When Is Law Really “Law” in International Arbitration?


By Kassi Tallent (Counsel, Crowell & Moring LLP, Washington, D.C.)

In general, an international arbitral tribunal does not sit in the same situation as a domestic court, or even an international court, when it comes to the determination and application of law.  To begin with, a court undoubtedly has the authority to apply the law under its jurisdiction ex officio, and even in many cases to actively participate in the development of the law.  On the other hand, an arbitral tribunal is generally constituted only to apply the law to the specific dispute before it, and subject to the confines of the parties’ agreement on the submission of their dispute to arbitration.  Furthermore, international arbitral tribunals, unlike national courts, do not have a particular domestic forum; and their members, unlike the members of most international courts, are not ordinarily required to meet a minimum threshold of expertise in international law.
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Standard of Expropriation and Compensation under South African law

By Muhammad Mustaqeem de Gama (Director: Legal International Trade and Investment at the Department of Trade and Industry of South Africa) and Rafia de Gama (Lecturer: University of South Africa)

1. Introduction

The Cabinet decision of 20 July 2010[1] specified that an inter-ministerial work group should commence work on an investment protection act for South Africa. Such an act would incorporate, codify and interpret core international law concepts that have been subject to conjecture and dispute in international investment arbitrations and clarify the level of protection that investors may expect in South Africa.

The draft Promotion and Protection of Investment Bill[2] (hereinafter “the Bill”) clarifies the international investment law concepts of national treatment, expropriation, compensation and transfer of funds in line with South African constitutional principles. The Bill also seeks to achieve several balances, including the rights and obligations of investors, to provide adequate protection to foreign investors, to ensure that South Africa’s constitutional obligations are upheld, and that government retains the policy space to regulate in the public interest. This contribution will concentrate on expropriation and compensation under South African law.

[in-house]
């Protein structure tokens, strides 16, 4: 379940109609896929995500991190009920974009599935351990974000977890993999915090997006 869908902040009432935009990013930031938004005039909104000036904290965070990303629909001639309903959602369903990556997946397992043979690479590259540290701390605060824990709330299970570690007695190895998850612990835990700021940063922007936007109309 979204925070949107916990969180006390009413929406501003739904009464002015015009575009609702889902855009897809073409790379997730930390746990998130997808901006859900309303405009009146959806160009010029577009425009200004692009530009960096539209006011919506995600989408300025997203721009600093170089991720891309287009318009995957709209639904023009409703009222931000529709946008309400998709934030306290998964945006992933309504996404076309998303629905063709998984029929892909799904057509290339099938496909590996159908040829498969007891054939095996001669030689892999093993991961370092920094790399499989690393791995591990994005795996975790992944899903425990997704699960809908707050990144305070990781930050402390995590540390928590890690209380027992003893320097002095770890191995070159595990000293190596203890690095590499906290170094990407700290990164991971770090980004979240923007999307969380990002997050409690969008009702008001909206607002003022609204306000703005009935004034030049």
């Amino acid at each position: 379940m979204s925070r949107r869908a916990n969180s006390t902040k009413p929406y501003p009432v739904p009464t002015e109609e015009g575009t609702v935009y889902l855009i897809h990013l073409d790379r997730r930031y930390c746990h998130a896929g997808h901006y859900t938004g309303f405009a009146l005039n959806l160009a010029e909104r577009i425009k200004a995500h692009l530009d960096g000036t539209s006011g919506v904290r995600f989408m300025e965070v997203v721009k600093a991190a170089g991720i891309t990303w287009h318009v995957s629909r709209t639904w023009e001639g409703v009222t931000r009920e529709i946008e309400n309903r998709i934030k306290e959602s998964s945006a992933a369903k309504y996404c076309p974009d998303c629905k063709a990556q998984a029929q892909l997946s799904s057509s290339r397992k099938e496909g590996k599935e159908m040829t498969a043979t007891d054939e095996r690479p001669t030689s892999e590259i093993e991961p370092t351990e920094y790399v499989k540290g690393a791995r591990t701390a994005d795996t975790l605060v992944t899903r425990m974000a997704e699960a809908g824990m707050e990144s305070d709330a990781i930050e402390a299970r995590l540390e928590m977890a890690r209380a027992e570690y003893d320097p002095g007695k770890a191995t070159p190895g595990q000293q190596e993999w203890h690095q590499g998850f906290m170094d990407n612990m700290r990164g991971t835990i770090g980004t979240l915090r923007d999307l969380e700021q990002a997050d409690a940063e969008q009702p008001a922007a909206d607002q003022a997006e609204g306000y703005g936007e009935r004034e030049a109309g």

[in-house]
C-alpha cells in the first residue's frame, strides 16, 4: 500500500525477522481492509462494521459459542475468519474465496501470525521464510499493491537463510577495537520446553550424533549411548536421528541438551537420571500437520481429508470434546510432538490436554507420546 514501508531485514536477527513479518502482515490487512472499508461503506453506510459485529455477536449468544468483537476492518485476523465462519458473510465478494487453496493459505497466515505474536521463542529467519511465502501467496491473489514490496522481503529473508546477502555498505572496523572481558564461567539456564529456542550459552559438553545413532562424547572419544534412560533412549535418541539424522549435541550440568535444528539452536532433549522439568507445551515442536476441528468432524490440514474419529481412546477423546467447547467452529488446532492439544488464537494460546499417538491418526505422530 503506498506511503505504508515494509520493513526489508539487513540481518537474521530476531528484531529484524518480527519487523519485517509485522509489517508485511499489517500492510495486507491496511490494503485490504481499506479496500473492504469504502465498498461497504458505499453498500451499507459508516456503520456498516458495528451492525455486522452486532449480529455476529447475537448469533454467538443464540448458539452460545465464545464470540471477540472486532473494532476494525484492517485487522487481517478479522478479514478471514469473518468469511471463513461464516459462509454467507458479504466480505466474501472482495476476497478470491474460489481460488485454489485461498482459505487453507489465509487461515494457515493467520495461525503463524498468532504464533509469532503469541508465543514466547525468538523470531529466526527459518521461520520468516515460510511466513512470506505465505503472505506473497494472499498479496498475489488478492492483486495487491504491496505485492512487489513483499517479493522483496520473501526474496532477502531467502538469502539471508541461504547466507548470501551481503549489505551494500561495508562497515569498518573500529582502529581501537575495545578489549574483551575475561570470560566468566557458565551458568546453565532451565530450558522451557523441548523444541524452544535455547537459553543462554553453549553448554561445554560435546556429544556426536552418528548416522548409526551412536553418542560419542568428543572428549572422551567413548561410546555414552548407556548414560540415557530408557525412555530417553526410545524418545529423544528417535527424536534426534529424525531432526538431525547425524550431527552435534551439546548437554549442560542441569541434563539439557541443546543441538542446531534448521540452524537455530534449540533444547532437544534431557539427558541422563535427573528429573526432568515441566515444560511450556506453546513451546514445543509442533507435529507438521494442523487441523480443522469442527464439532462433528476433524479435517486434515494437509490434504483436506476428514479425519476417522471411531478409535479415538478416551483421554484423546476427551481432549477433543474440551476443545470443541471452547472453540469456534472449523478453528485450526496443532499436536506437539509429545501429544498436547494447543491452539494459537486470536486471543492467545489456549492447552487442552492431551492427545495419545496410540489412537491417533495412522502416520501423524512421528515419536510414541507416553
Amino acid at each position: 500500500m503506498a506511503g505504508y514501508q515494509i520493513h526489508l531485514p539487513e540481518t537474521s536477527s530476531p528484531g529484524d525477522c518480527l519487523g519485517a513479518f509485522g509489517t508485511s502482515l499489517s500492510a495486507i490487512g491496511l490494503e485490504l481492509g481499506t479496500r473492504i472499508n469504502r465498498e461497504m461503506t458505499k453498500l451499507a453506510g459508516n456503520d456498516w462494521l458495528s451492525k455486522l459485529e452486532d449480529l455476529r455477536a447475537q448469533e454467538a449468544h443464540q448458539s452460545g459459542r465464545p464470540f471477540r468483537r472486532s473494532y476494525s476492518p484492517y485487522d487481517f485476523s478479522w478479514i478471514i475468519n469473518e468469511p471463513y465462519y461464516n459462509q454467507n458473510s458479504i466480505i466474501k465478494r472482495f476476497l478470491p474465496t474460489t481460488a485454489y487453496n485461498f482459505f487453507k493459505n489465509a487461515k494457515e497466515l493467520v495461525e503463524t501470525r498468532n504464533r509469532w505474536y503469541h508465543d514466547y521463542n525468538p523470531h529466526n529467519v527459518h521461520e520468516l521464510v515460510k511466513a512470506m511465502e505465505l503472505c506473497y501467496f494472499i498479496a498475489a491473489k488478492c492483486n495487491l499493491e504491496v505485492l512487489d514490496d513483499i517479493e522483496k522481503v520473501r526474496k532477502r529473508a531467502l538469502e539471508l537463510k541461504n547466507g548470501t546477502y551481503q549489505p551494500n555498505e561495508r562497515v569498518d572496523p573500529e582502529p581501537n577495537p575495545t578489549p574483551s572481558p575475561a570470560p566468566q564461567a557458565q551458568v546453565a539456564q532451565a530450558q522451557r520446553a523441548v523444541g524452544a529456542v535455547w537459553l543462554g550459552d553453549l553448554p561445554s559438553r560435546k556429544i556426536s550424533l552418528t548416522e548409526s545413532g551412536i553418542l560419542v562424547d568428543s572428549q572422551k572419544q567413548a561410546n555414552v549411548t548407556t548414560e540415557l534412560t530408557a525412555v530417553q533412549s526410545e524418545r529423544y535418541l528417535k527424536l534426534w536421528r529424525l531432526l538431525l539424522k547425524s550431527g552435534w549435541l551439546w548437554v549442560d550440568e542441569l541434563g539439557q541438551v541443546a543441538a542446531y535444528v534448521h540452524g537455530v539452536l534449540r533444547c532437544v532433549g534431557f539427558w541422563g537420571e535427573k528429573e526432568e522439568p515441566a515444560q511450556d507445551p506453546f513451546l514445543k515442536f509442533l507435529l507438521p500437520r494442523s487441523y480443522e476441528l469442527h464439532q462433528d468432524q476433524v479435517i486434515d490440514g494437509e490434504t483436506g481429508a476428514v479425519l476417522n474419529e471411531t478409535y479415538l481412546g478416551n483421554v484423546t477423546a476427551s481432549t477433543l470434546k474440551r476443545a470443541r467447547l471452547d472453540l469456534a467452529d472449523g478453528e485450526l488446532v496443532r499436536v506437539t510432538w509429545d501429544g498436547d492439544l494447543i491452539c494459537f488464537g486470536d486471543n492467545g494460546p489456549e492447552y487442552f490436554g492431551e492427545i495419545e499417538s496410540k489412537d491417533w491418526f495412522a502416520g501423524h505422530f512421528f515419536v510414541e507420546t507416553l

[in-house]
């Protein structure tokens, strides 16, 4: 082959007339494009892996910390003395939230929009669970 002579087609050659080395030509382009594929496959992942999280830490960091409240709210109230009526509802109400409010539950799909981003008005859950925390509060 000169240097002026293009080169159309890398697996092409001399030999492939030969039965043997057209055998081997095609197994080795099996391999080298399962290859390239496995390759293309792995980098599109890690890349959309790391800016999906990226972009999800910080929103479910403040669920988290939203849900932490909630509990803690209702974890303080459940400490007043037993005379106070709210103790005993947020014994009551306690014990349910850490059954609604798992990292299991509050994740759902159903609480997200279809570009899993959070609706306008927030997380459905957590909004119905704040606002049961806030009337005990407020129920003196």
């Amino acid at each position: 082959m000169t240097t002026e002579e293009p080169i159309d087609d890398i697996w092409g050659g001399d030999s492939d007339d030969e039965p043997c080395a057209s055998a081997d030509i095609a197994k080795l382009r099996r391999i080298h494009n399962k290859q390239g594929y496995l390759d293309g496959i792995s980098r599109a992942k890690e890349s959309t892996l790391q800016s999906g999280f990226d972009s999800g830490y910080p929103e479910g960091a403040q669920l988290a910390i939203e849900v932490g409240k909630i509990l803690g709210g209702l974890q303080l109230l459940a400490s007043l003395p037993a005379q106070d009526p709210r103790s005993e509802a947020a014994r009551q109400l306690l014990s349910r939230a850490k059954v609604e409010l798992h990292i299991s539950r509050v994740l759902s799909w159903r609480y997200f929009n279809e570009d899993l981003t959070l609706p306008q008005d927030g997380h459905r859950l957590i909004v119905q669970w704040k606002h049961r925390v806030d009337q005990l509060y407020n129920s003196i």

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Arbitration in Administrative Disputes in Oman

By Amel Abdallah (Assistant professor at College of Law –Sultan Qaboos University-Oman)

Sultanate of Oman has shown an increased willingness to attract foreign investment by updating its legal environment. In particular, Omani courts have recognized that public entities can validly enter arbitration agreements with private entities. In doing so, any disputes arising out of a contract underlying the arbitration agreement will be subject to arbitration rather than to the Omani courts.

The first step in changing the legal landscape was in 1994, with the adoption of Article 14 of the Omani Foreign Capital Investment Law (“OFCIL”). This law permitted disputing parties to settle their disputes by arbitration (Art. 14 Royal Decree No. 102/1994: “It may be agreed to refer any dispute between the foreign investment projects and third parties to a local or international arbitration tribunal.”). Moreover, the new law was an exception to Omani civil and commercial procedure law OCCPL, which required all disputes with Omani nationals to be resolved by Omani courts (see Art.  29 Omani civil and commercial procedure law –Royal Decree 29/2002).

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